byproduct of oil refining. There is a sort of legend that Nelson Rockefeller,
founder of Standard Oil, was looking out over his, you know, vast refinery
complex and saw flares burning off some gas.

And he said, you know: What is that? What is that that we're burning off? And
somebody said: Well, that's ethane. And he said: ethane - which is a precursor
to ethylene - well, I don't want to waste that. I don't want to waste anything.
And, you know, the - well, let's figure out something to do with it. And that
something turned out to be ethylene, which is now used to make polyethylene.

DAVIES: And so what did they do? You have a gas that's being vented from the
stack of a refinery. Is it captured and then cooled so that it becomes a
liquid, and then, what, turned into a plastic resin or something?

Ms. FREINKEL: Well, that makes it sounds like a really simple process. And, you
know, when I went to go visit Dow Chemical's polyethylene plant in Freeport,
Texas, that very simple process that you just described takes place over miles
and miles of pipes, stretching out over acres.

And basically what happens is the ethylene is piped in a series of pipes and
subjected to different ranges of pressures and temperatures, and different
other gases are fed in with it. And eventually they all go into this thing
called the reactor, which I had envisioned was going to be like some lab with,
you know, bubbling flasks and vats, but actually was this huge, two-story room
with these gigantic pipes - looping up and down, floor to ceiling.

And at the start of that room, where the gases first go in, they go in at the
start of the room, and then other chemicals are fed in to trigger a chemical
reaction that will cause the gases to hook together into these daisy chains and
become liquid. And out the other end comes polyethylene.

I couldn't see any of that, but I was walking along the outside of the reactor
chamber, and all of a sudden, I realized I smelled plastic. It was like
sticking my nose in the - you know, in an empty bottle of milk, or jug of milk.

And then I looked around on the floor, and suddenly I could see these little
clumps of this waxy, white stuff that was raw polyethylene.

DAVIES: So just to simplify to the beginning and the end, this gas that's being
thrown off by a refinery is turned into what? What is it used for?

Ms. FREINKEL: The gas is turned into, essentially, liquid plastic that then is
extruded into tiny little pellets that look like rice grains. And those are
sort of the raw material from which plastic products are made.

DAVIES: And which plastic products come from - is it polyethylene?

Ms. FREINKEL: In this case I was looking at polyethylene, but this is more or
less the process for all kinds of plastics. They start with gases, chemical
reactions that take place that turn them into these polymers, these giant
molecules that are liquid, and what comes out are pellets or powders that are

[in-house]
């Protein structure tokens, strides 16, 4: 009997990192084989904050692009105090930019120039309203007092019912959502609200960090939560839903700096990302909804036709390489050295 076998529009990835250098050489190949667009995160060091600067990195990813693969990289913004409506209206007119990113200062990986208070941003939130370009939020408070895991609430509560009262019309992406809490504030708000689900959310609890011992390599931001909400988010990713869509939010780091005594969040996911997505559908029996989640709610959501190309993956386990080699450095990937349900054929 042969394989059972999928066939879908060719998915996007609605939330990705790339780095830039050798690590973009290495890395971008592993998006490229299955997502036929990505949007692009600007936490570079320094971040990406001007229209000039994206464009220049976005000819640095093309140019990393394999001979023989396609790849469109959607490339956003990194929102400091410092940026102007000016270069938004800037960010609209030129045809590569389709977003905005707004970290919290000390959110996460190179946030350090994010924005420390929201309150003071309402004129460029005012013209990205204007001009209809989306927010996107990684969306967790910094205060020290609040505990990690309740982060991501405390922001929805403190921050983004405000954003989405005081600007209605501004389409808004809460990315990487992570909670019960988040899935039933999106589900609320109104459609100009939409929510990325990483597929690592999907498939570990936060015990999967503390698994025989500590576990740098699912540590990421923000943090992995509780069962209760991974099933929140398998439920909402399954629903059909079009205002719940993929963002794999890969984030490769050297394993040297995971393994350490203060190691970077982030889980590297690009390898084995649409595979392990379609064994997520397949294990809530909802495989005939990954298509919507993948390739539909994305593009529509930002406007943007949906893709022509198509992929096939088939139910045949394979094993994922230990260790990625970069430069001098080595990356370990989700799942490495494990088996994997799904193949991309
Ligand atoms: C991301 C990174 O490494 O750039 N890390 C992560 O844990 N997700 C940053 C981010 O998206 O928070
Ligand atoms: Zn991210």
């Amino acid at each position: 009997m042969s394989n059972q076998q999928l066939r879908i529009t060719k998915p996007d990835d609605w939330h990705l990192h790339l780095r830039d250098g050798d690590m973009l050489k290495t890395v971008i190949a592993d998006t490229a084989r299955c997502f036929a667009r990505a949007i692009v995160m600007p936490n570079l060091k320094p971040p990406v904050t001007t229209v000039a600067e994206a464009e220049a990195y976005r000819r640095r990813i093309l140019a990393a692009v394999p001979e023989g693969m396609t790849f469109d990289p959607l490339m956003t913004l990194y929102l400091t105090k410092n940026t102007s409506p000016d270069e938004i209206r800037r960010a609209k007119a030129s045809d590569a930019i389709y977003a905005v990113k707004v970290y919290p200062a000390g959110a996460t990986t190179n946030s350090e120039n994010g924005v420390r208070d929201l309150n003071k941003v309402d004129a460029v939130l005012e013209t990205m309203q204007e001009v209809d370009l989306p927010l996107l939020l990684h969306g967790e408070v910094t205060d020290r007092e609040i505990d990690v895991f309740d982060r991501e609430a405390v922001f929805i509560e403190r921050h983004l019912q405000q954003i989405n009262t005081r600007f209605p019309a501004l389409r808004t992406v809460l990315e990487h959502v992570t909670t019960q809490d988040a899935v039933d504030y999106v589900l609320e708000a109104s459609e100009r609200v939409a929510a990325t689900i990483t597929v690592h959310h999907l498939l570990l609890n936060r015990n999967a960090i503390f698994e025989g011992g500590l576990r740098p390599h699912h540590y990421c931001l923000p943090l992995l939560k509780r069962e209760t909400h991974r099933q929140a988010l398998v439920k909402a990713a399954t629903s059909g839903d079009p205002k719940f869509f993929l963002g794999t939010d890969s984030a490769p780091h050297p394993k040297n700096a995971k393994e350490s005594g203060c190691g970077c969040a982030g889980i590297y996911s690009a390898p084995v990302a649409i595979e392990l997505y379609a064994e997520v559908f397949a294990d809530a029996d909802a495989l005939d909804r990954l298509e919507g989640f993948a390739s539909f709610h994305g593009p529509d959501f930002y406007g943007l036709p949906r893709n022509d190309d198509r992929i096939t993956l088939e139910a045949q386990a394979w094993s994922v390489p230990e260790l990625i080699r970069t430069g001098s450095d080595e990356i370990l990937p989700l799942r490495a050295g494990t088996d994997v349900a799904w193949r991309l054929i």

sent out from Dow and other companies that make - they call them resins, raw
plastics. And those are shipped out to, you know, manufacturers and processors
around the world, really, who then turn them into plastic stuff.

DAVIES: You say the dawn of the age of plastics was 1941. Why?

Ms. FREINKEL: What happened in 1941 is that the guy who was in charge of
provisioning the U.S. military at the outset of World War II started
requisitioning plastic to replace strategic metals that were really needed.

And that led to a huge ramping-up of plastics production. A lot of plastics had
been discovered and invented in the '20s and '30s but hadn't really made their
way into major production. And it was kind of the military needs of the war
that got those plastics going strong.

DAVIES: And what military supplies were they used to make?

Ms. FREINKEL: Oh, a wide range, I mean, from, you know, the basic, standard-
issue combs that GIs got, which up until that time had been made from rubber,
to, you know, mortar fuses to the acrylic turrets that were used on planes for
gunners. They were throughout the military - plastic bugles.

DAVIES: And then after the war, you had this more developed plastics industry,
and it, what, it needed a market, right?

Ms. FREINKEL: Exactly. You know, imagine all of these manufacturers with these
huge, built-up supplies of plastic and huge capacity, and they needed to do
something with it.

DAVIES: Now one of the things that I like about your book is that it isn't just
about, you know, the dangers and toxic effects of plastics but the ways in
which they have enriched the lives of a lot of Americans. Describe ways in
which plastics in effect democratized - had a democratizing impact on American
life.

Ms. FREINKEL: Well, that was something that started really early on with
plastics. And I tell this story of the comb as an example of that. Now, combs
in the mid-19th century were often made from things like tortoiseshell or
ivory. But by the mid-19th century, people were beginning to get worried that
both ivory and tortoiseshell were becoming in short supply because the animals
were being sort of hunted into extinction.

And that actually was a goad to the development of early plastics. One of the
big uses of ivory was for billiard balls, and a billiard-ball manufacturer in